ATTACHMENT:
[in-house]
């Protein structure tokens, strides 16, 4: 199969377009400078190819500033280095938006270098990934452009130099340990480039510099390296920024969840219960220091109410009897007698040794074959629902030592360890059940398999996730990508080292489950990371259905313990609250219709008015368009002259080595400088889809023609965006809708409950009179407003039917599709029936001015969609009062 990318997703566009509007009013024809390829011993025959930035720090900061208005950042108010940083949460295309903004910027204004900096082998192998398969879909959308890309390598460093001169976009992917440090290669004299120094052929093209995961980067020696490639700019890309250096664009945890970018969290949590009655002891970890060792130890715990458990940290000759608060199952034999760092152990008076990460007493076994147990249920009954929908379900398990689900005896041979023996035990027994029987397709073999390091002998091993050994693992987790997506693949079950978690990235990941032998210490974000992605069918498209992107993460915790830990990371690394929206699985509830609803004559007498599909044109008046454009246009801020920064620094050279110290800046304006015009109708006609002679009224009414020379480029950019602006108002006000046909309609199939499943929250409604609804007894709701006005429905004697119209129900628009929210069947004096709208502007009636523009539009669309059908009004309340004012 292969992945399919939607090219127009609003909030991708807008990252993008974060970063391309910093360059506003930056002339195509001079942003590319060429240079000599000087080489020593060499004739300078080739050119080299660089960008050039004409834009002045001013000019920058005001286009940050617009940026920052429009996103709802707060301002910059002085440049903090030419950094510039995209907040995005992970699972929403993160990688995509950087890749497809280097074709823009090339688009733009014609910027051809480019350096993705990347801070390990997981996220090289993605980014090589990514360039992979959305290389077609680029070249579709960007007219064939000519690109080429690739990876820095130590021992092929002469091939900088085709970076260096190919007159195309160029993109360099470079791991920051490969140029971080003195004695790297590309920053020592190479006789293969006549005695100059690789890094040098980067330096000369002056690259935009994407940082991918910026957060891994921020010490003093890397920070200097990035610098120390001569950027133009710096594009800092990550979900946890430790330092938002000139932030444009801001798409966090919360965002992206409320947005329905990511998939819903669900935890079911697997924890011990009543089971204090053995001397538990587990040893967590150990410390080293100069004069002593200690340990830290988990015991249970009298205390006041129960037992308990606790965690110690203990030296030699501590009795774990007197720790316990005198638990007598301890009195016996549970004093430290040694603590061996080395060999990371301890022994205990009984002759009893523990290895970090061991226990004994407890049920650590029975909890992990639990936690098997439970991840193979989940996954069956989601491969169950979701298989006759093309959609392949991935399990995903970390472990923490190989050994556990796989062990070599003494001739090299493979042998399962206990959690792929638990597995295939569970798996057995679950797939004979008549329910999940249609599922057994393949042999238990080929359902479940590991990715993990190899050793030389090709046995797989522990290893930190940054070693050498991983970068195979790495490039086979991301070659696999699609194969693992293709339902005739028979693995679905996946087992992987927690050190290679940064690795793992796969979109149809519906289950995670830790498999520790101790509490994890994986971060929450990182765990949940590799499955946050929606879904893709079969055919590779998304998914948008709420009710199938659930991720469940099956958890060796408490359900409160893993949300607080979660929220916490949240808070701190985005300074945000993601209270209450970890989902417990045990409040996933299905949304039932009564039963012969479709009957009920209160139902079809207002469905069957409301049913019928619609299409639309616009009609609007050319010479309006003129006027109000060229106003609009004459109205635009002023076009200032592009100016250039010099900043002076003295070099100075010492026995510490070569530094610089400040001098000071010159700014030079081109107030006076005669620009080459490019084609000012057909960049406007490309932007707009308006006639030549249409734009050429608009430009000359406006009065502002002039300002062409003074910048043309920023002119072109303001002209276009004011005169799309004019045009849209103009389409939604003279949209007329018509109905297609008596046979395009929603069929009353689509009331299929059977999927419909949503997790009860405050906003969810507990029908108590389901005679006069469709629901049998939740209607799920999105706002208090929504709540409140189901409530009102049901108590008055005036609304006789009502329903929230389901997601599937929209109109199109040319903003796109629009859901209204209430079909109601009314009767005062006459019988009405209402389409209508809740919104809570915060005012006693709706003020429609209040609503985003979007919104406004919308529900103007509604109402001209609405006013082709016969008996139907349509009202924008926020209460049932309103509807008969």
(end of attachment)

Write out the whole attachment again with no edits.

[in-house]
């Protein structure tokens, strides 16, 4: 199969377009400078190819500033280095938006270098990934452009130099340990480039510099390296920024969840219960220091109410009897007698040794074959629902030592360890059940398999996730990508080292489950990371259905313990609250219709008015368009002259080595400088889809023609965006809708409950009179407003039917599709029936001015969609009062 990318997703566009509007009013024809390829011993025959930035720090900061208005950042108010940083949460295309903004910027204004900096082998192998398969879909959308890309390598460093001169976009992917440090290669004299120094052929093209995961980067020696490639700019890309250096664009945890970018969290949590009655002891970890060792130890715990458990940290000759608060199952034999760092152990008076990460007493076994147990249920009954929908379900398990689900005896041979023996035990027994029987397709073999390091002998091993050994693992987790997506693949079950978690990235990941032998210490974000992605069918498209992107993460915790830990990371690394929206699985509830609803004559007498599909044109008046454009246009801020920064620094050279110290800046304006015009109708006609002679009224009414020379480029950019602006108002006000046909309609199939499943929250409604609804007894709701006005429905004697119209129900628009929210069947004096709208502007009636523009539009669309059908009004309340004012 292969992945399919939607090219127009609003909030991708807008990252993008974060970063391309910093360059506003930056002339195509001079942003590319060429240079000599000087080489020593060499004739300078080739050119080299660089960008050039004409834009002045001013000019920058005001286009940050617009940026920052429009996103709802707060301002910059002085440049903090030419950094510039995209907040995005992970699972929403993160990688995509950087890749497809280097074709823009090339688009733009014609910027051809480019350096993705990347801070390990997981996220090289993605980014090589990514360039992979959305290389077609680029070249579709960007007219064939000519690109080429690739990876820095130590021992092929002469091939900088085709970076260096190919007159195309160029993109360099470079791991920051490969140029971080003195004695790297590309920053020592190479006789293969006549005695100059690789890094040098980067330096000369002056690259935009994407940082991918910026957060891994921020010490003093890397920070200097990035610098120390001569950027133009710096594009800092990550979900946890430790330092938002000139932030444009801001798409966090919360965002992206409320947005329905990511998939819903669900935890079911697997924890011990009543089971204090053995001397538990587990040893967590150990410390080293100069004069002593200690340990830290988990015991249970009298205390006041129960037992308990606790965690110690203990030296030699501590009795774990007197720790316990005198638990007598301890009195016996549970004093430290040694603590061996080395060999990371301890022994205990009984002759009893523990290895970090061991226990004994407890049920650590029975909890992990639990936690098997439970991840193979989940996954069956989601491969169950979701298989006759093309959609392949991935399990995903970390472990923490190989050994556990796989062990070599003494001739090299493979042998399962206990959690792929638990597995295939569970798996057995679950797939004979008549329910999940249609599922057994393949042999238990080929359902479940590991990715993990190899050793030389090709046995797989522990290893930190940054070693050498991983970068195979790495490039086979991301070659696999699609194969693992293709339902005739028979693995679905996946087992992987927690050190290679940064690795793992796969979109149809519906289950995670830790498999520790101790509490994890994986971060929450990182765990949940590799499955946050929606879904893709079969055919590779998304998914948008709420009710199938659930991720469940099956958890060796408490359900409160893993949300607080979660929220916490949240808070701190985005300074945000993601209270209450970890989902417990045990409040996933299905949304039932009564039963012969479709009957009920209160139902079809207002469905069957409301049913019928619609299409639309616009009609609007050319010479309006003129006027109000060229106003609009004459109205635009002023076009200032592009100016250039010099900043002076003295070099100075010492026995510490070569530094610089400040001098000071010159700014030079081109107030006076005669620009080459490019084609000012057909960049406007490309932007707009308006006639030549249409734009050429608009430009000359406006009065502002002039300002062409003074910048043309920023002119072109303001002209276009004011005169799309004019045009849209103009389409939604003279949209007329018509109905297609008596046979395009929603069929009353689509009331299929059977999927419909949503997790009860405050906003969810507990029908108590389901005679006069469709629901049998939740209607799920999105706002208090929504709540409140189901409530009102049901108590008055005036609304006789009502329903929230389901997601599937929209109109199109040319903003796109629009859901209204209430079909109601009314009767005062006459019988009405209402389409209508809740919104809570915060005012006693709706003020429609209040609503985003979007919104406004919308529900103007509604109402001209609405006013082709016969008996139907349509009202924008926020209460049932309103509807008969």